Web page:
Selecting the right MRO

Maintenance houses offer a wide range of capabilities. Choice can be difficult but good service relationships are worth the effort.

By Doug Wilson
Dir Business Devt & Mktg, Galvin Flying Services

With cowling removed, a Dassault Falcon 2000's PW308C engine undergoes inspection. Duncan Aviation holds service center authorizations for the PW300 series and CFE738 at its LNK (Lincoln NE) and BTL (Battle Creek MI) locations.

While there are many litmus tests of the aviation industry's overall health —student pilot starts, piston or turbine aircraft deliveries, announcements of new aircraft—there may be none so consistent or accurate as those of the maintenance, repair and overhaul (MRO) businesses.

During the recent NBAA convention in Las Vegas NV, we took the opportunity to sit down with a random sampling of MROs, to check the pulse of those companies that keep business aircraft in the air.

The findings are overwhelmingly positive compared with previous years and, while the study is admittedly less than scientific in nature, its findings point to an industry on the rebound.

MRO facilities are expanding the number of days on backlog for work, and spending on discretionary maintenance items—paint, interiors, certain avionics—is on the rise. Pre-buy inspections—perhaps the biggest single indicator of the aircraft transactional market—have largely returned.

Duncan Aviation LNK (Lincoln NE) VP Service Sales John Slieter describes the feeling at both Duncan and many other MROs the past 2 years.

"These days," he says, "I think we all gauge our business on the crash of 2009. For the MRO industry, 2010 was a real rebuilding year, and for Duncan, we finally saw our maintenance business come back to capacity in late 2010.

Duncan Aviation VP Service Sales John Slieter is optimistic about MRO business so far this year. In particular, Duncan has seen some return of discretionary maintenance business.

The main difference in 2011 is that we've finally seen the discretionary maintenance work return—and that means our customers are flying again."

He continues, "In 2010, people were healing. By 2011 they had the confidence to start reinvesting in the aircraft. This year has seen the resurgence of interior work and painting—items that got deferred."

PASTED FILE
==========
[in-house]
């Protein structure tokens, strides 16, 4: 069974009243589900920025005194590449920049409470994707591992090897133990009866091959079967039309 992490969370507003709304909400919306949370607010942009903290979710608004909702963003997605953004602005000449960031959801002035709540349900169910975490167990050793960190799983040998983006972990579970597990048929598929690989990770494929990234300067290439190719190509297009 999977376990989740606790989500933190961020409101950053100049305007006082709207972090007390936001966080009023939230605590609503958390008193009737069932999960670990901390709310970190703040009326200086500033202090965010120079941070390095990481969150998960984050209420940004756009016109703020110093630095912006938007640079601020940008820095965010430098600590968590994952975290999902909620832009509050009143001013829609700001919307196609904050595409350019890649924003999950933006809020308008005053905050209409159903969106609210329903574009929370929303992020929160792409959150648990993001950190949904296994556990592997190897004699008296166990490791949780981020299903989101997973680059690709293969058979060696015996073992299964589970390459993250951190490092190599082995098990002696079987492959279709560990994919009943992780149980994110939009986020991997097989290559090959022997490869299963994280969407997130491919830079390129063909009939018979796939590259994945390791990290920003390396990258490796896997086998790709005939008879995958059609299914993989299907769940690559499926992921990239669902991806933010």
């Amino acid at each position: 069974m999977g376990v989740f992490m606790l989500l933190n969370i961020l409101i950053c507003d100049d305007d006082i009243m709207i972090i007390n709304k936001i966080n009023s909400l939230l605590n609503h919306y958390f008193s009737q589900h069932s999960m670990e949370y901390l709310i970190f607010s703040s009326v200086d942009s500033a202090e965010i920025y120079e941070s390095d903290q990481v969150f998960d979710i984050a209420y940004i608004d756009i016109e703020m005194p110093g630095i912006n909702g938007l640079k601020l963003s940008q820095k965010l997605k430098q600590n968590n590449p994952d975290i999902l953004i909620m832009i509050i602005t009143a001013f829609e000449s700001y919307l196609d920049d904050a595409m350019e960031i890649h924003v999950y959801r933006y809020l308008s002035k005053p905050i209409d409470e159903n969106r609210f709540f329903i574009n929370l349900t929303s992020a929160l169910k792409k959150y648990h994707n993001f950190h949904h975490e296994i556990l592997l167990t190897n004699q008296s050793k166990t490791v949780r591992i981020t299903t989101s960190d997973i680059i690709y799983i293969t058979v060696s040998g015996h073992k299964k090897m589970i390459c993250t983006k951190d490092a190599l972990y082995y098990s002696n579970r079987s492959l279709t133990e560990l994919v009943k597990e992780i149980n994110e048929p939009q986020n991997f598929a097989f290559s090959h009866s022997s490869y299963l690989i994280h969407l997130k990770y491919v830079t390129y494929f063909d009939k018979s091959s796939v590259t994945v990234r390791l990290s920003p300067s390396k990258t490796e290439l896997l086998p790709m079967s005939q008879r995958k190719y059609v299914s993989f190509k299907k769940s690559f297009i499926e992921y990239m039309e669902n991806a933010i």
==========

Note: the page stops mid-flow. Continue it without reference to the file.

Slieter also notes that the number of days of backlog for maintenance work—one measure of demand—has increased. "We're not quite back to 2008 numbers," he admits, "but in general it's better.

Backlogs are a mixed blessing—we love having them, as it lets us breathe a little easier, but it's harder for our customers. On average, I'd say we're in the 30-day-backlog category. That said, some paint and interior businesses are backlogged into December or January now."

Most recently, Duncan Aviation's newest facility, at PVU (Provo UT), celebrated its 1st year in operation.

Originally slated to be a very large maintenance base for Duncan, the economy had other plans and the scope of the facility was scaled down accordingly on opening. Says Slieter, "At Provo we've got a small team of 25 people in a nice facility [where] we specialize in Challengers and Learjets, Embraer aircraft and interestingly, Astras.

One of our team leaders [who] went to our Provo location is an Astra expert, and we've been pleased to see operators of these aircraft—particularly in the northwestern US—have followed him."

There is an interesting and well documented correlation in the MRO business which demonstrates loyalty. It is as company specific as it is individually specific. A favorite shop, or a particular mechanic, can make all the difference in customer confidence and in turn create a long-term relationship.

StandardAero's Fast Lane

Standard Aero Business Aviation VP Strategy, Business Dev & Product Mgmt Mark McGowan points to an increase in pre-buy activity as one bellwether of MRO industry health.

StandardAero VP Strategy, Business Development & Product Management Mark McGowan notes that the company's pre-buy activity and RFQs are both on the rise. "We're seeing a little upswing in pre-buy activity," he says. "The economy drives our business, and airframe quote activity is at an all-time high for us right now, as are engines."

McGowan also notes that avionics and interiors, "although a discretionary spending item, are still pretty strong." StandardAero specializes in Dassault Falcon products, Hawker aircraft and Bombardier Global Express and Challenger models.

Says McGowan, "Falcon aircraft are seeing an all-time high of C checks, which are 6-year checks, and more of those coming due.

We see that trend continuing, largely because of the manufacturing cycles—the rate [at which] the aircraft were being produced at that time."

Nordam Group employee positions an aft-center body in a vacuum brazing furnace.

Like many MROs, StandardAero has mobile maintenance support teams throughout the US. However, another rapid-turn type program that McGowan points to is something quite special, and not AOG related.

Under its "Fast Lane" program, StandardAero has been able to create a 12-day turn on a core zone inspection (CZI), as opposed to the typ­ical 28-day industry average on turbines.

Fast Lane was developed by StandardAero's LAX-based engine team, which recently did an overhaul in a mere 6 days.

"We do logbook research [and] identify the parts that may be needed in advance," he says. "We've worked out agreements with those suppliers [where] we can get the parts we might need for the CZI—whether we need them or not—and then send them back if they're not needed.

The cost savings on the Fast Lane program for an operator who would typically have to 'hang' a loaner engine for 28 days is $40,000 in rental engines alone."


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